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Xanthophyll cycle and energy-dependent fluorescence quenching in leaves from pea plants grown under intermittent light

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The possible role of zeaxanthin formation and antenna proteins in energy-dependent chlorophyll fluorescence quenching (qE) has been investigated. Intermittent-light-grown pea (Pisum sativum L.) plants that lack most of the chlorophyll a/b antenna proteins exhibited a significantly reduced qE upon illumination with respect to control plants. On the other hand, the violaxanthin content related to the number of reaction centers and to xanthophyll cycle activity, i.e. the conversion of violaxanthin into zeaxanthin, was found to be increased in the antenna-protein-depleted plants. Western blot analyses indicated that, with the exception of CP 26, the content of all chlorophyll a/b-binding proteins in these plants is reduced to less than 10% of control values. The results indicate that chlorophyll a/b-binding antenna proteins are involved in the energy-dependent fluorescence quenching but that only a part of qE can be attributed to quenching by chlorophyll a/b-binding proteins. It seems very unlikely that xanthophylls are exclusively responsible for the qE mechanism.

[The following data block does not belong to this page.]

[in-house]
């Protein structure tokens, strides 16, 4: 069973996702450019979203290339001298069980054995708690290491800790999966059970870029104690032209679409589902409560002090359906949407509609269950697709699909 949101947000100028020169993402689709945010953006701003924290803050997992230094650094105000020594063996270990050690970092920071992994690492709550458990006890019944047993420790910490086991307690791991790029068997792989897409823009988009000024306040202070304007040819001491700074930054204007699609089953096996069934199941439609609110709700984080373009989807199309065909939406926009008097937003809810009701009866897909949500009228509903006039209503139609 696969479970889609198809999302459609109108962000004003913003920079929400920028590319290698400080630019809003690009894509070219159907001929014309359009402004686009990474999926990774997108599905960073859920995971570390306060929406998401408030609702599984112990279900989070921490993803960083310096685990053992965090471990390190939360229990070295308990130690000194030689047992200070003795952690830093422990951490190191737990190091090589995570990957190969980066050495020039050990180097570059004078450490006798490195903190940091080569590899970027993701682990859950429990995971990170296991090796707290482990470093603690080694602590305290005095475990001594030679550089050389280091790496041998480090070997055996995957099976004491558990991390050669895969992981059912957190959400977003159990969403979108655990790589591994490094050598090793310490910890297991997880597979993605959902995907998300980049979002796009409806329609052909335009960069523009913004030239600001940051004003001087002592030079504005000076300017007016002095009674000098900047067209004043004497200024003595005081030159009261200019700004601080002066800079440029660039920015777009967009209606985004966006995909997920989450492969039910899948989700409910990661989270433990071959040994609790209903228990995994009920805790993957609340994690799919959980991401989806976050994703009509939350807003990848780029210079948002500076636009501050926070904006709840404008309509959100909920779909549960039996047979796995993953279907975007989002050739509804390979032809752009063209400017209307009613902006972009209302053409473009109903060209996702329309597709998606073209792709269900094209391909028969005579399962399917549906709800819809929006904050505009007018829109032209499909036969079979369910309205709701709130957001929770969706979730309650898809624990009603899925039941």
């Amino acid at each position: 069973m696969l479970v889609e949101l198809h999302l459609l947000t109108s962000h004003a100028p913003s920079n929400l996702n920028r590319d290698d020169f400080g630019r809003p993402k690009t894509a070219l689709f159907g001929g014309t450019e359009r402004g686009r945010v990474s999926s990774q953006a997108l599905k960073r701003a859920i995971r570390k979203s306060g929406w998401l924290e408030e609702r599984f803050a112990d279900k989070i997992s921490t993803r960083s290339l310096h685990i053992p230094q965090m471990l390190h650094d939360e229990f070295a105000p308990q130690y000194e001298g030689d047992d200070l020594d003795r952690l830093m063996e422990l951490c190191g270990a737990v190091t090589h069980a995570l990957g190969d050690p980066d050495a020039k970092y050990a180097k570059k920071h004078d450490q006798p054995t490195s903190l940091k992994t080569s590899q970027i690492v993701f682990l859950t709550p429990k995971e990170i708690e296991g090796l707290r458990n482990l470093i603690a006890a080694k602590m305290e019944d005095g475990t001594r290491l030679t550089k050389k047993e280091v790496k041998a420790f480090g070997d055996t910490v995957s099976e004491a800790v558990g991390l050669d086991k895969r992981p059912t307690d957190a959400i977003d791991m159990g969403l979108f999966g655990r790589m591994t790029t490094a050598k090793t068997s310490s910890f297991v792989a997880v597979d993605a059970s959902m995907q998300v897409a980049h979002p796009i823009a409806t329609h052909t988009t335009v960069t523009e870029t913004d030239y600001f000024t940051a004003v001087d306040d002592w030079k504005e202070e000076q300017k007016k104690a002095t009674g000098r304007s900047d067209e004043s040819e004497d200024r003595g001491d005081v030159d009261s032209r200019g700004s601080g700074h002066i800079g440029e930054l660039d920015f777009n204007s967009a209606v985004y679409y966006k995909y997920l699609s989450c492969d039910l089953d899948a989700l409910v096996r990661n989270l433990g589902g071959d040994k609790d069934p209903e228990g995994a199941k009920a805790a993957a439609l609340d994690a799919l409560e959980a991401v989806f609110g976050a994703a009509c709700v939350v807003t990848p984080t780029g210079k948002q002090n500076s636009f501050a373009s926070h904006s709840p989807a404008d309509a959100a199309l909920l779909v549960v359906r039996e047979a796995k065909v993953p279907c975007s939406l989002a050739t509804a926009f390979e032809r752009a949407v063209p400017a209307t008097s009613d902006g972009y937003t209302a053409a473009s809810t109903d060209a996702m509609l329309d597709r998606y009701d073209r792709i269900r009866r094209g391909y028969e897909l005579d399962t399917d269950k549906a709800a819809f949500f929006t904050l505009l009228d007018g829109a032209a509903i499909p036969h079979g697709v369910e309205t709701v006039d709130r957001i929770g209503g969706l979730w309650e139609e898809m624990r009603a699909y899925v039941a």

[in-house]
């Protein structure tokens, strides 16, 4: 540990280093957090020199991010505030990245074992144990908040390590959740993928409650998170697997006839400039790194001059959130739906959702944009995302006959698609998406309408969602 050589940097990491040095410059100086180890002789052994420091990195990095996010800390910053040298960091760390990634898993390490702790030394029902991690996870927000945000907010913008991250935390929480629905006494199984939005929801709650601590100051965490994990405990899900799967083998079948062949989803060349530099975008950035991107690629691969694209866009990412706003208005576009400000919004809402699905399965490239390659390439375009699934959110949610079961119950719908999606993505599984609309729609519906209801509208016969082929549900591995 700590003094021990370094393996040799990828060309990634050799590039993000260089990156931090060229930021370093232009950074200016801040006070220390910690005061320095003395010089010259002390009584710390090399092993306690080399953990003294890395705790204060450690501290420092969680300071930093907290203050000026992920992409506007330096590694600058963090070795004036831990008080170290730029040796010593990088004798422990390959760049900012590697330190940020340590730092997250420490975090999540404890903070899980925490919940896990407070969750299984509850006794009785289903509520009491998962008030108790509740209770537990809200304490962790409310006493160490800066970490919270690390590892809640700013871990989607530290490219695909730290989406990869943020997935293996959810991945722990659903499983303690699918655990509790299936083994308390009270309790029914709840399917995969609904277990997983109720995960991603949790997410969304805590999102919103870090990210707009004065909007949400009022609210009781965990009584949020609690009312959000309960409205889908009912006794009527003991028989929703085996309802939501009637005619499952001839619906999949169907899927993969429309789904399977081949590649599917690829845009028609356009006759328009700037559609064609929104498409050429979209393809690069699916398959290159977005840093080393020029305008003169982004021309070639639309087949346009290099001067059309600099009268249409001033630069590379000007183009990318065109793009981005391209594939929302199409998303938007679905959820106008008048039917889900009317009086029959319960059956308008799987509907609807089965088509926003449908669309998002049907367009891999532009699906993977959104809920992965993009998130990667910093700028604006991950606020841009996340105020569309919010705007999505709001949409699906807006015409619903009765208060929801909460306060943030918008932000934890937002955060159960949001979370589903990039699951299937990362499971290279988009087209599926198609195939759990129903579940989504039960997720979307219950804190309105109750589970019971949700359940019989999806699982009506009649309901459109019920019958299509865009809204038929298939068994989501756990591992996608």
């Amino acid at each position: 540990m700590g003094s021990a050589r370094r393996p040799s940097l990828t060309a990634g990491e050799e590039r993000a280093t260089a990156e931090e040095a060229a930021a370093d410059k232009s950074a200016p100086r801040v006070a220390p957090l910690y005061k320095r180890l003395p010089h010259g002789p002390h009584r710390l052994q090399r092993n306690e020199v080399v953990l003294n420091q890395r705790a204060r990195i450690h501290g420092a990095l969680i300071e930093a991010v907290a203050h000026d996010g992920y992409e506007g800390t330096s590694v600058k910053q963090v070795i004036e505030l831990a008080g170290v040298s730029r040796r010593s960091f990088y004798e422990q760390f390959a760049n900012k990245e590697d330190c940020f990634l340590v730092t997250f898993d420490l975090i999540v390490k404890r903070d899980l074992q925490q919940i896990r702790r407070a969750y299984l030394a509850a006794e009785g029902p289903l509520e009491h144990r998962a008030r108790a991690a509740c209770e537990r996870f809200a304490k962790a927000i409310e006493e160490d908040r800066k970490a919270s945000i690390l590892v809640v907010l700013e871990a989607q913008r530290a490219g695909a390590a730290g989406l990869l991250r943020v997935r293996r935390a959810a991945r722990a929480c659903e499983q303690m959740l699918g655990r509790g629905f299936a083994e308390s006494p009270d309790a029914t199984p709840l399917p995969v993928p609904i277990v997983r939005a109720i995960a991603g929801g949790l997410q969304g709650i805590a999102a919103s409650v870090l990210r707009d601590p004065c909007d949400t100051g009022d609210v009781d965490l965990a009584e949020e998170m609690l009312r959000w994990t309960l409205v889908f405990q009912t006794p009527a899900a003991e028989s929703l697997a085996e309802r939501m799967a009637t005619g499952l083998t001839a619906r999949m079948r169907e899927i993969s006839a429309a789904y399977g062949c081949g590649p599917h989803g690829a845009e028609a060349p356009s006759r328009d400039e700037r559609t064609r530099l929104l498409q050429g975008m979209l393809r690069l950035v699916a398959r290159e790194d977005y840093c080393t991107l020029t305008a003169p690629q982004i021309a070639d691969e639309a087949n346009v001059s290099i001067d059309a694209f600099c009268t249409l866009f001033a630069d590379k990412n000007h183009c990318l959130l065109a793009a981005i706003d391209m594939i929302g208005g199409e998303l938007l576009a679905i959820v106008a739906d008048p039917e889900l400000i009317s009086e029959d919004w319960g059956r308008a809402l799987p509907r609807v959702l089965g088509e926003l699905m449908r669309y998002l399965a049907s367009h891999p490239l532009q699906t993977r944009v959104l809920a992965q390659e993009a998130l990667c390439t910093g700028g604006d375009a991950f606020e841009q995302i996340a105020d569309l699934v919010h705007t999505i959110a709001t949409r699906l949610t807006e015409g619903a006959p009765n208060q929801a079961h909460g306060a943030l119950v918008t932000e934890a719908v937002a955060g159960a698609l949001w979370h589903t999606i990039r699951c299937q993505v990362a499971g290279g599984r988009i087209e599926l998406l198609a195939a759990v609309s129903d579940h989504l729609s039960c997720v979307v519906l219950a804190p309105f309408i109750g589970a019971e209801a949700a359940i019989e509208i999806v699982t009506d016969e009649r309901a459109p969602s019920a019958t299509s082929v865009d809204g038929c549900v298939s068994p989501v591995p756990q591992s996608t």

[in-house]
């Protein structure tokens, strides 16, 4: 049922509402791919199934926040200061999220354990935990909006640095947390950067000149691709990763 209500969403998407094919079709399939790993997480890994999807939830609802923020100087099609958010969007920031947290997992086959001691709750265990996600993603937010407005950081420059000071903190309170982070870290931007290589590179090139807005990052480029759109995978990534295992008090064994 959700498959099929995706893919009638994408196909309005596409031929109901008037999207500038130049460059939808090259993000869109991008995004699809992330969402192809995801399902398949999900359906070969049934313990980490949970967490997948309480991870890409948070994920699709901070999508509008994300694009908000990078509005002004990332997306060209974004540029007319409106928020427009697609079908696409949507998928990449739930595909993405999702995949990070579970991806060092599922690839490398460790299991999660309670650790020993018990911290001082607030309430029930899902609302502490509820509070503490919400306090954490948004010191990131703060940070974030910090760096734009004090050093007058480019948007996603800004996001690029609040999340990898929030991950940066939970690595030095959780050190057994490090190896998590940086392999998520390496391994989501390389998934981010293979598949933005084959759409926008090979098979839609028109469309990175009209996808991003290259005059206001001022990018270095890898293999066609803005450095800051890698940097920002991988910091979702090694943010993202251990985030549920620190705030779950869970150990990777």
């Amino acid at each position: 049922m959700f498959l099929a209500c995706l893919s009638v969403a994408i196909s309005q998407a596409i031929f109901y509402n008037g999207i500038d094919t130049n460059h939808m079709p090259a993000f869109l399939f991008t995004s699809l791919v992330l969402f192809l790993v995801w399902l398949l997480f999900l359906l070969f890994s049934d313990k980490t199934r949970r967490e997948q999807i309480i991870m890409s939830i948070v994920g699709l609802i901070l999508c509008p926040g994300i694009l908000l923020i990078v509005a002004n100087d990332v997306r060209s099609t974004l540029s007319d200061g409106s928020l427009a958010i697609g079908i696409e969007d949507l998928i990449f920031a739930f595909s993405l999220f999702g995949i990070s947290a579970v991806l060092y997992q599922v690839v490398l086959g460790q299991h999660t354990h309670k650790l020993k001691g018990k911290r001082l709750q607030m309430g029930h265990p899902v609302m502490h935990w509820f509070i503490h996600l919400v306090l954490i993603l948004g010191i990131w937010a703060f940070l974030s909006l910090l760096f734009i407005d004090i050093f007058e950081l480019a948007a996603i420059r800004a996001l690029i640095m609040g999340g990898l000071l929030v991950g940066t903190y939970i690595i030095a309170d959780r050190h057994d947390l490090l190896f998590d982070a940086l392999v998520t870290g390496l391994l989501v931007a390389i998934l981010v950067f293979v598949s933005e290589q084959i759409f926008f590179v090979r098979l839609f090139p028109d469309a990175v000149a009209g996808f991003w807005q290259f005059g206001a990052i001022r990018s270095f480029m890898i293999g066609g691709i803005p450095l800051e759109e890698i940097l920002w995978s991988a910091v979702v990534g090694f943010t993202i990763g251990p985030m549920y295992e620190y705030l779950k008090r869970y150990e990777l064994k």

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chlorophyll a/b-binding



FV :

variable fluorescence


intermittent light


light harvesting complex


photon flux density


photochemical quenching of chlorophyll fluoresence


non-photochemical quenching


energy-dependent quenching


photoinhibitory quenching


quenching by state transition


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Jahns, P., Krause, G.H. Xanthophyll cycle and energy-dependent fluorescence quenching in leaves from pea plants grown under intermittent light. Planta 192, 176–182 (1994).

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